But we have been experiencing weaker than expected wage growth for longer than inflation has been near zero, so this is unlikely to be the only explanation, and, in my view, perhaps not even the dominant one.
A second reason for subdued wage inflation is that there may be more slack in the labour market than the 4.7% unemployment rate would suggest. Involuntary part-time and self-employed workers, the threat of future job losses due to automation, demographic changes,21 all work in the direction of leading to less upward wage pressure for a given level of unemployment. To try and incorporate some of these changes to labour market into our forecast, the MPC revised down its collective estimate of the natural rate of unemployment in February, to 4.5%.22 There is a lot of uncertainty around that, in either direction.
21 See also Saunders (2017).
22 The repeated wage forecast errors in the same direction are an example of forecast errors that require action, as they reveal an aspect of the economy we seem to have misjudged. Our recent revision of the natural rate of unemployment has been a response to these repeated forecast errors.
If more slack, rather than a recent experience of low inflation, is the main explanation for subdued wage pressure, we might not see a significant change in wage pressure in the coming years, especially if growth slows somewhat, along the lines of our February forecast, or the weaker private sector forecasts.
The bottom line is that, despite better than expected growth, we have not had higher than expected underlying inflation pressure. Inflation is set to rise, but that seems entirely accounted for by exchange rate pass-through, which, although persistent, will ultimately fade as long as inflation expectations remain well anchored. Wage pressure has continued to surprise us on the downside.
Chart 8 – Household consumption growth and real (post-tax) income growth
Notes: Annual growth rates (per cent) and forecasts from Table 5.D (page 36) in February 2017 Inflation Report.
The impact on household income of these two forces, namely exchange rate pass-through and subdued wage inflation, is substantial. Until mid-2016, inflation was close to zero, courtesy of the earlier drop in oil prices and the strength of sterling. That meant that real household labour income growth was close to 3%, despite subdued nominal wage growth. We now expect real household income growth to slow to around zero (shown in Chart 8), a big shift.
Recent retail sales data, though volatile, have started to show signs of slowing (Chart 9), after persistently surprising us to the upside for most of last year. Other household indicators, such as consumer confidence, car sales, housing indicators, are still more resilient, but many are nevertheless on a gradual downward trajectory over the past few months. My interpretation is that households are now responding to the change in real income growth.
What does all of this mean for monetary policy?
Given the low level of interest rates currently, and given that asset purchases are an imperfect substitute for policy rate changes, I do not think the MPC has as much room to ease as to tighten, i.e. there is an asymmetry. My view is that, in such circumstances, a rate hike that turns out to be premature is a more serious mistake than one that turns out to be somewhat late. Caution is warranted.
The consumer slowdown, which initially did not materialise, now appears to be underway. Given the hit to real income from a mix of subdued wage growth and rising inflation, I think the slowdown is more likely to intensify than fade away. All speeches are available online at www.bankofengland.co.uk/speeches 16 16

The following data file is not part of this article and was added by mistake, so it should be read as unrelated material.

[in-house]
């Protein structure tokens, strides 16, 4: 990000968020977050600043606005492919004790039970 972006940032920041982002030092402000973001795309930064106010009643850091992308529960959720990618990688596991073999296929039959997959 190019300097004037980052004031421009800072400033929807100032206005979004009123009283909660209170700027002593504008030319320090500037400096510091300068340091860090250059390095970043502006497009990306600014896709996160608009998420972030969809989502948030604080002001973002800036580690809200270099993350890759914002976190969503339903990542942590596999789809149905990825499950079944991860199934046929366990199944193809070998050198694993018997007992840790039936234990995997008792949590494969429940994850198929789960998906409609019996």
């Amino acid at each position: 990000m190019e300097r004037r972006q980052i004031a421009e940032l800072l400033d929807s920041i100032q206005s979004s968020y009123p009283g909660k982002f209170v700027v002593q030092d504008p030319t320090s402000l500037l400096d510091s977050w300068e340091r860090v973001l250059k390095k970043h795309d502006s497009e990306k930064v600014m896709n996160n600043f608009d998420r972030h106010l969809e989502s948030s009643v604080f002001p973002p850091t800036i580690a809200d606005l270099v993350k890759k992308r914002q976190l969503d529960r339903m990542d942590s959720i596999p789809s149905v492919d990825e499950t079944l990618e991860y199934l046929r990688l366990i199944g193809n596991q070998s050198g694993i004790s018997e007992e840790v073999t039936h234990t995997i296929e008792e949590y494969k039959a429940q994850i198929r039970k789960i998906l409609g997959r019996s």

Chart 9 – Household consumption growth and retail sales
Notes: Quarterly consumption growth rates and 3 month average on previous 3 months ONS retail sales growth (per cent).
Although my interpretation of the consumption data is that a slowing has begun and is likely to intensify, that does not mean there are no upside risks. Consumer credit growth has been accelerating over the past few years, and has accelerated further in the second half of last year, suggesting that the resilience of household spending was in part financed by credit, and might persist for longer than expected. If strong credit growth continues, I would see it as a sign that monetary policy is too loose: in the absence of a consumption slowdown, there is less prospective economic slack, and therefore less justification for tolerating
above-target inflation at the forecast horizon. The average consumer credit flow of past three months has fallen back, and has been the weakest for over a year. So perhaps a slowdown in credit growth is already underway. But I will be alert to any signs of re-acceleration.
Concerning the outlook for business investment, the two-year clock on the renegotiations of the UK-EU relationship is now ticking. In the immediate aftermath of the referendum, firms did not react to the uncertainty by cutting spending sharply. Business investment growth has been about zero. Not great, and in fact the weakest we have seen since 2010, but not the sharp contraction we had feared either. It is possible that the absence of a sharp reaction was due to the fact that firms have generally taken a benign view of the impact on their business of possible future changes in the UK-EU relationship. It is also possible that uncertainty about these changes is substantial, but the changes have been too far away to have a marked effect spending decisions so far. As the time horizon now shortens, a more material reaction of spending in response to uncertainty might still occur. Much will depend on the detail of the final agreement, which might not be known until late in the negotiations.
In conclusion, a cautious strategy on interest rates is warranted, but only for as long as there is slack in the economy and underlying inflation pressures remain subdued. For now, taking together indicators of wages and inflation expectations, that seems to be the case. If, on the other hand, I see signs that inflationary pressures are spreading beyond just exchange-rate pass-through, or I see a re-acceleration of indicators related to household spending and credit, that would be my cue that a slightly higher level of Bank Rate is warranted.